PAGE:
“This honor means a lot,” he said. “It’s the first time I’ve won it. Prior to the meet, I was definitely thinking about winning it. The plaque feels pretty good in my hands.”

Limaldi said he has trained well.

“I am real confident in the way I have been training for the past year,” he said. “That’s the reason I have been able to perform well lately.”

Limaldi practices strength training.

“I lift weights two days per week and practice six days per week,” he said. “I do a double practice two days per week. I work at getting stronger and making my strokes more efficient. I work at fine tuning everything.”

Limaldi said he felt strong in the breast stroke.

“I felt pretty good, real strong, all the way through,” he said. “I went out nice and controlled and fast. I knew in the last 50 yards I would stay nice and controlled and not lose it. I knew I would not lose my stroke tempo.”

Limaldi got off to a fast start in the 200 individual medley.

“I felt really good in the first 100 yards,” he said. “I started getting a little tired toward the end. I just stuck it out. I am in the middle of hard midseason training. I was one second off my personal best, but it was a real good swim for the middle of the season.”

North senior Zack Molloy copped the 200 freestyle in a meet-record 1:37.88 for the Mariners.

“I led all the way,” he said. “I normally take it out pretty fast. This was a pretty good accomplishment.”

Molloy, who will swim for Rider University, broke the meet record of 1:44.54, set last year for North by his brother, Will Molloy, now competing for the Broncs.

“The fact he owned the record gave me a little more incentive to break his record,” Molloy said. “I warmed up well. I felt energized.”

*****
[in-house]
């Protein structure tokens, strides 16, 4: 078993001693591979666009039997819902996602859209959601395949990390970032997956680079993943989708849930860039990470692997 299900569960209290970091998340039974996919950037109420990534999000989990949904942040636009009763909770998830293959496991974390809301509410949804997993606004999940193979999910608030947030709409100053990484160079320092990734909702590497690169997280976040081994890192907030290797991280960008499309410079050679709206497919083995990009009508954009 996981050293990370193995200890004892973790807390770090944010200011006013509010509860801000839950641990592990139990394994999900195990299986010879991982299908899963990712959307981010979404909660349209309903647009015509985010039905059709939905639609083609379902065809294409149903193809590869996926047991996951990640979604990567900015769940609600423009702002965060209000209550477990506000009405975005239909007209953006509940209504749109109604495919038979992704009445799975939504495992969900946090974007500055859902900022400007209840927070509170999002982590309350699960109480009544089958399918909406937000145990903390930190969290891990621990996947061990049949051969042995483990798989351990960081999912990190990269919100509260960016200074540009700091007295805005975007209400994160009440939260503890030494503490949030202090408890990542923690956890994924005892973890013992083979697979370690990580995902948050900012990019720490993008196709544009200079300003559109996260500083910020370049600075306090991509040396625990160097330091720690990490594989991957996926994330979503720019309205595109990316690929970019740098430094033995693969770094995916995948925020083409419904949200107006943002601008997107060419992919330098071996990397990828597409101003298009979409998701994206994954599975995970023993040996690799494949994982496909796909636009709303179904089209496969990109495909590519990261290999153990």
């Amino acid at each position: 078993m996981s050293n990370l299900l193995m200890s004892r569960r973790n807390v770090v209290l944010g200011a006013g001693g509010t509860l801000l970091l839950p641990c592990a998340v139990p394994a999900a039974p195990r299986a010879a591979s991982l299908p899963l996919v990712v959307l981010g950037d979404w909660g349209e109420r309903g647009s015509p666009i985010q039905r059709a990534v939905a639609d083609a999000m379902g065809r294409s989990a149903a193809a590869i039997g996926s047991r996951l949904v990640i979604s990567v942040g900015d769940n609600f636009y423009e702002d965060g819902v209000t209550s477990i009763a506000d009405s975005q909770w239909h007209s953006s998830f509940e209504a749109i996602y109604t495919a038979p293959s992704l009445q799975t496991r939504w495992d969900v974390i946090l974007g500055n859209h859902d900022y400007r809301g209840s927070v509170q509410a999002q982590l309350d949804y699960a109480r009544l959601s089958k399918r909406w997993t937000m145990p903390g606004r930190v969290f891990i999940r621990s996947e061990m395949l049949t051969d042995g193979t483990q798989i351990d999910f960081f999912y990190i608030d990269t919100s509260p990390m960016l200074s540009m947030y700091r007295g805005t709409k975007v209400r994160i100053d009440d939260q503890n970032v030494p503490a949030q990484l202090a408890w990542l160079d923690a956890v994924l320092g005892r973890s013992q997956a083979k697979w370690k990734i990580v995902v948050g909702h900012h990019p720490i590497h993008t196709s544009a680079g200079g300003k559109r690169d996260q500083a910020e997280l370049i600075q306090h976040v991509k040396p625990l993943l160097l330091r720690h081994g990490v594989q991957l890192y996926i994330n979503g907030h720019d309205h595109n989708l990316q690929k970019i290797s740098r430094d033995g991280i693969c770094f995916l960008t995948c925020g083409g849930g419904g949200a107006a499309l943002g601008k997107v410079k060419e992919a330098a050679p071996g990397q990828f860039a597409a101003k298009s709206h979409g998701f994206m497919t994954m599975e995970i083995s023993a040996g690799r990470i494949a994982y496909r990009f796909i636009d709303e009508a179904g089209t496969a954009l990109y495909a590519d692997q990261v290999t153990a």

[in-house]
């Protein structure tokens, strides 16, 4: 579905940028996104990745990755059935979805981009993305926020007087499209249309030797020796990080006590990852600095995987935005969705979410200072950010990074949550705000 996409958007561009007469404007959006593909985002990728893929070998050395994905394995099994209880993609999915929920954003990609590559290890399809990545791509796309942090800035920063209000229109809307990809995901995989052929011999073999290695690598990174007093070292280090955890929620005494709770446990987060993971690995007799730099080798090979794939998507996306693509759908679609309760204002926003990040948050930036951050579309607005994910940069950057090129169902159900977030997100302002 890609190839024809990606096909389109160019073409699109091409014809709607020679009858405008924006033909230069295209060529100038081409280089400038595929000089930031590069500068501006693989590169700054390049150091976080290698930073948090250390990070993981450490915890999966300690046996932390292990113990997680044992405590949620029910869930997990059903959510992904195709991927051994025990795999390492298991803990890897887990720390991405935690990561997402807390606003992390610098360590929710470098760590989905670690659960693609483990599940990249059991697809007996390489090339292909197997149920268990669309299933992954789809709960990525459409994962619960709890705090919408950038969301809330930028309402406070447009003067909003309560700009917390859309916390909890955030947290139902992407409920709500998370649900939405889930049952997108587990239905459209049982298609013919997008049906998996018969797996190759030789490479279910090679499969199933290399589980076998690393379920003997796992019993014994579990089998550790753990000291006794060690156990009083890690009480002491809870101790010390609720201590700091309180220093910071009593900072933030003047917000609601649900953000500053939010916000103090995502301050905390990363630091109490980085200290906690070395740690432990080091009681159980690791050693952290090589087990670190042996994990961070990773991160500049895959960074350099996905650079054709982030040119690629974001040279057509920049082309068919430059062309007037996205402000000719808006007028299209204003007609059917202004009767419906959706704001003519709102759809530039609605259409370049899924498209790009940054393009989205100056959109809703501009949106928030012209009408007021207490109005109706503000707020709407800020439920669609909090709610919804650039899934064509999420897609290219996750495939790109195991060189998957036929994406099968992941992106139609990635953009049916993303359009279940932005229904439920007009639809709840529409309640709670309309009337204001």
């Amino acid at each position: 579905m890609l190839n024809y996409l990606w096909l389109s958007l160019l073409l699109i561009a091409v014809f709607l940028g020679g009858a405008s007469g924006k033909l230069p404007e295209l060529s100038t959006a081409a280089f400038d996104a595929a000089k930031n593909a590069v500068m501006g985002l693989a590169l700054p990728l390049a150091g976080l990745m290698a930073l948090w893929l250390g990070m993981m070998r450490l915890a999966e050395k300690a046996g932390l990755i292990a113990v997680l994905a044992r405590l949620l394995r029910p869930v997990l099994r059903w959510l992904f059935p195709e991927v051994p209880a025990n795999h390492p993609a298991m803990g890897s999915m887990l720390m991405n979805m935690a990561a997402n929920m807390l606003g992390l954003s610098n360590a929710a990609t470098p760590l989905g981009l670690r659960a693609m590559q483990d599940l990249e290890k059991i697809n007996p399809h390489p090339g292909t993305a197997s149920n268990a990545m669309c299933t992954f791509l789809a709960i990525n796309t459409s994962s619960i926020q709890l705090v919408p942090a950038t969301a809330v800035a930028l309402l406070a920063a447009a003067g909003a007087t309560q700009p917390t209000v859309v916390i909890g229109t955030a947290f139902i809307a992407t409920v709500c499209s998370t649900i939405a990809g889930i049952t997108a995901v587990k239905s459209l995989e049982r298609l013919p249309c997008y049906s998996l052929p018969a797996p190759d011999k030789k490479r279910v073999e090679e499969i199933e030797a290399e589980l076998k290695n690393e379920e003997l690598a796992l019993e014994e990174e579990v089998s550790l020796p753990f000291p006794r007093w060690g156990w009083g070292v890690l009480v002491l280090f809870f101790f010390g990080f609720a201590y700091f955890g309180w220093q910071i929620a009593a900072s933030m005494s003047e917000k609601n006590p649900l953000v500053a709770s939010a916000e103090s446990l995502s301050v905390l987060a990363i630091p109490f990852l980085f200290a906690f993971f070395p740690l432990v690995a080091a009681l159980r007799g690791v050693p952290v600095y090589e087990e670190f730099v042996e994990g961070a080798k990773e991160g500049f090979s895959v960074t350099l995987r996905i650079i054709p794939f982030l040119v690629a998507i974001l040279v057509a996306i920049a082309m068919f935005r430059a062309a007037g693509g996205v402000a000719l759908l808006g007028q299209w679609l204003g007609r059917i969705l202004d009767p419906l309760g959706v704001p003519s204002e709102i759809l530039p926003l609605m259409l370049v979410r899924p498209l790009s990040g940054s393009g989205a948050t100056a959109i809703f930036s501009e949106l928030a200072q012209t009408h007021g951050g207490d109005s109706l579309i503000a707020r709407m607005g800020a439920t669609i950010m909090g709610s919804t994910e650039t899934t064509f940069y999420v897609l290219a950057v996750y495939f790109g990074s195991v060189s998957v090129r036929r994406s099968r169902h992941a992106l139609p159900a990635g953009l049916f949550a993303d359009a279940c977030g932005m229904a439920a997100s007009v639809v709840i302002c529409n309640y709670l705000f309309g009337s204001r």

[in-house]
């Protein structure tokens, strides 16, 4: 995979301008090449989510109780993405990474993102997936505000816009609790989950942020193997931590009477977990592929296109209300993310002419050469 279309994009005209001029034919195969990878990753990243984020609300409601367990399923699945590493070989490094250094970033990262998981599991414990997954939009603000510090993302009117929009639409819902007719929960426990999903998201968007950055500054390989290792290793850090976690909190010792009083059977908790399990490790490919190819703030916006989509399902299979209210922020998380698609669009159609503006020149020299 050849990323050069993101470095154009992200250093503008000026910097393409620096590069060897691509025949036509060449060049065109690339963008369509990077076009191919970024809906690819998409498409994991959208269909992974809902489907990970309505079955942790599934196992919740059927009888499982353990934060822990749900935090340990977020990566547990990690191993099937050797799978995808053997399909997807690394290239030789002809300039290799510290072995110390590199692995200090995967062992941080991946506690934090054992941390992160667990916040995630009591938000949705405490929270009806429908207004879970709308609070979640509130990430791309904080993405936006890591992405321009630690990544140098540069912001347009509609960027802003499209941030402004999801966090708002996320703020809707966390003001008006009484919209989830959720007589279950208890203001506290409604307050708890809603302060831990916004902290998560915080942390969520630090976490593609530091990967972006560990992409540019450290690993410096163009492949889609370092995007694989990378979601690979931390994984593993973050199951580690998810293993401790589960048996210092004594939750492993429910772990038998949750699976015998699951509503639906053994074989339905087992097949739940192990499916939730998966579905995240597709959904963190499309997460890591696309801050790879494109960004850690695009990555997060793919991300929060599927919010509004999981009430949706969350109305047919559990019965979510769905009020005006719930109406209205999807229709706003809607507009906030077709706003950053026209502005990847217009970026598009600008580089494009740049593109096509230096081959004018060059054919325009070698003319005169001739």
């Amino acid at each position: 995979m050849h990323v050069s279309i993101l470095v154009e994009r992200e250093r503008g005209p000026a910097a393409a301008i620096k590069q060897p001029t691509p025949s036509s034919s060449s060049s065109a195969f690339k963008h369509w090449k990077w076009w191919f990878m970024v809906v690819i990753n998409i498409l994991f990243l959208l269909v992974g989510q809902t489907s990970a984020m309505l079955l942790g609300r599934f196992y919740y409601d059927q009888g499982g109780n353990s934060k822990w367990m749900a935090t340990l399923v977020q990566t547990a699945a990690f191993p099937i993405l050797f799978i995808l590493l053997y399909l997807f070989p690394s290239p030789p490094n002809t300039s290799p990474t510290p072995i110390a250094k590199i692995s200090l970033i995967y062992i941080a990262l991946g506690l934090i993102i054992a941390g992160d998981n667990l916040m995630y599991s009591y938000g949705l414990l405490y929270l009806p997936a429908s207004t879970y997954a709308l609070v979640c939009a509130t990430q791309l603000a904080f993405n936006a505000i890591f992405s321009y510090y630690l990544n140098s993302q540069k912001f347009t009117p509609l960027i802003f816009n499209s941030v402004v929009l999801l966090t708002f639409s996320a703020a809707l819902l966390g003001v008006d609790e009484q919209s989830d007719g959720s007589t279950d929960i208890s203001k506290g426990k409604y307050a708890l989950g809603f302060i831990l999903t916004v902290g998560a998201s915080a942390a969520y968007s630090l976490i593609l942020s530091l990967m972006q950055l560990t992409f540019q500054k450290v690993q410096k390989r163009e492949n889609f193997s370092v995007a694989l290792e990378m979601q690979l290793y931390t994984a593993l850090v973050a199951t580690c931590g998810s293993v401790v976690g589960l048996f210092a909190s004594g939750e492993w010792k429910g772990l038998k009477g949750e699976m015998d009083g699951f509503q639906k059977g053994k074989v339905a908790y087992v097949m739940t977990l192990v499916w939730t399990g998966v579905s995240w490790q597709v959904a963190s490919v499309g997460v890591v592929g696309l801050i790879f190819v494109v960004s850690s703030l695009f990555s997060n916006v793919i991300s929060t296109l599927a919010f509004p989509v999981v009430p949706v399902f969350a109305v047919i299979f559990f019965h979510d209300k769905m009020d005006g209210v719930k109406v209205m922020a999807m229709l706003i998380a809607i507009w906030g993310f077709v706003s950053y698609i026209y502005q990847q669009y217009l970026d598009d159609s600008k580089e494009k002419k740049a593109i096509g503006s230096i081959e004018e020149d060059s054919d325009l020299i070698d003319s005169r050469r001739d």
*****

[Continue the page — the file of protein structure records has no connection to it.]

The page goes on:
North junior Matt Kazanowsky set a meet record in the 50 freestyle (21.85) and took the 100 freestyle (47.82).

“I tried to swim every stroke the best I could,” he said. “I had to keep pushing.”

Kazanowsky bested the previous record of 21.86, set in 2012 by East’s Brian Capozzola, now swimming at the New Jersey Institute of Technology. They lifeguarded together last summer.

“I had to get the record,” Kazanowsky said. “He’s a great guy. He’s very fast. He has a great stroke. My opponents pushed me today. They were helpful and motivating.”

Lacey senior Ben Smith, bound for Rider, also assaulted the meet’s record book, taking the 100 butterfly in 51.81 for the Lions. Smith broke the meet record of 53.03 he set last year.

“I felt it would be my race,” he said. “I went all out. I wanted to redeem myself as I did not do well in the 50 (he finished second in 22.38). I felt great. I went out real fast in the first 50 yards, but I really, really started hurting on the last lap.

“I tried to take it home. My arms started to give out. I kept my head down and kept my arms going as fast as they could. It worked.”

Smith hopes the record stands for a long time.

“I wanted to set the record to a bar that nobody can touch for a while,” he said. “I think I did that.”

Molloy swam the first leg on the Mariners’ winning 200 freestyle relay team (1:29.84). His teammates were Kazanowsky, Michael Cuthbert and Jake Gutkes. The team set a meet record.

North also won the 400 freestyle relay (3:19.39) as Kazanowsky, Gutkes, Joe Suchocki and Molloy pooled their talents.